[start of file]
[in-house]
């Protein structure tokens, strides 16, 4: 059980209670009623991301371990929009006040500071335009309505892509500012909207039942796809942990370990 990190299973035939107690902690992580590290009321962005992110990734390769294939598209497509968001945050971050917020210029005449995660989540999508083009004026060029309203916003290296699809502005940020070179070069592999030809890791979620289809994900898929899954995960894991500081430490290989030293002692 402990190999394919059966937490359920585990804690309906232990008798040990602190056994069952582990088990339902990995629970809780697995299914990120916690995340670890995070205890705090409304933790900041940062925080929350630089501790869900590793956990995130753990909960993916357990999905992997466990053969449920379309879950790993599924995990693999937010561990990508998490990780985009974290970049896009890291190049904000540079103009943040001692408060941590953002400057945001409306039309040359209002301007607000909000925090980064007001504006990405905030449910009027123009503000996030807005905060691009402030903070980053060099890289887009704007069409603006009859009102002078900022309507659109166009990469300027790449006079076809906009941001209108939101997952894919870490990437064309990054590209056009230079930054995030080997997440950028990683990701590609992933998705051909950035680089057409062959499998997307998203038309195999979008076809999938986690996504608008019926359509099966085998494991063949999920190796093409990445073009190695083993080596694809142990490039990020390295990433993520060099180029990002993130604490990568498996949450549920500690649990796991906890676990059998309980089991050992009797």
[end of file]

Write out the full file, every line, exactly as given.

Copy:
[in-house]
């Protein structure tokens, strides 16, 4: 059980209670009623991301371990929009006040500071335009309505892509500012909207039942796809942990370990 990190299973035939107690902690992580590290009321962005992110990734390769294939598209497509968001945050971050917020210029005449995660989540999508083009004026060029309203916003290296699809502005940020070179070069592999030809890791979620289809994900898929899954995960894991500081430490290989030293002692 402990190999394919059966937490359920585990804690309906232990008798040990602190056994069952582990088990339902990995629970809780697995299914990120916690995340670890995070205890705090409304933790900041940062925080929350630089501790869900590793956990995130753990909960993916357990999905992997466990053969449920379309879950790993599924995990693999937010561990990508998490990780985009974290970049896009890291190049904000540079103009943040001692408060941590953002400057945001409306039309040359209002301007607000909000925090980064007001504006990405905030449910009027123009503000996030807005905060691009402030903070980053060099890289887009704007069409603006009859009102002078900022309507659109166009990469300027790449006079076809906009941001209108939101997952894919870490990437064309990054590209056009230079930054995030080997997440950028990683990701590609992933998705051909950035680089057409062959499998997307998203038309195999979008076809999938986690996504608008019926359509099966085998494991063949999920190796093409990445073009190695083993080596694809142990490039990020390295990433993520060099180029990002993130604490990568498996949450549920500690649990796991906890676990059998309980089991050992009797």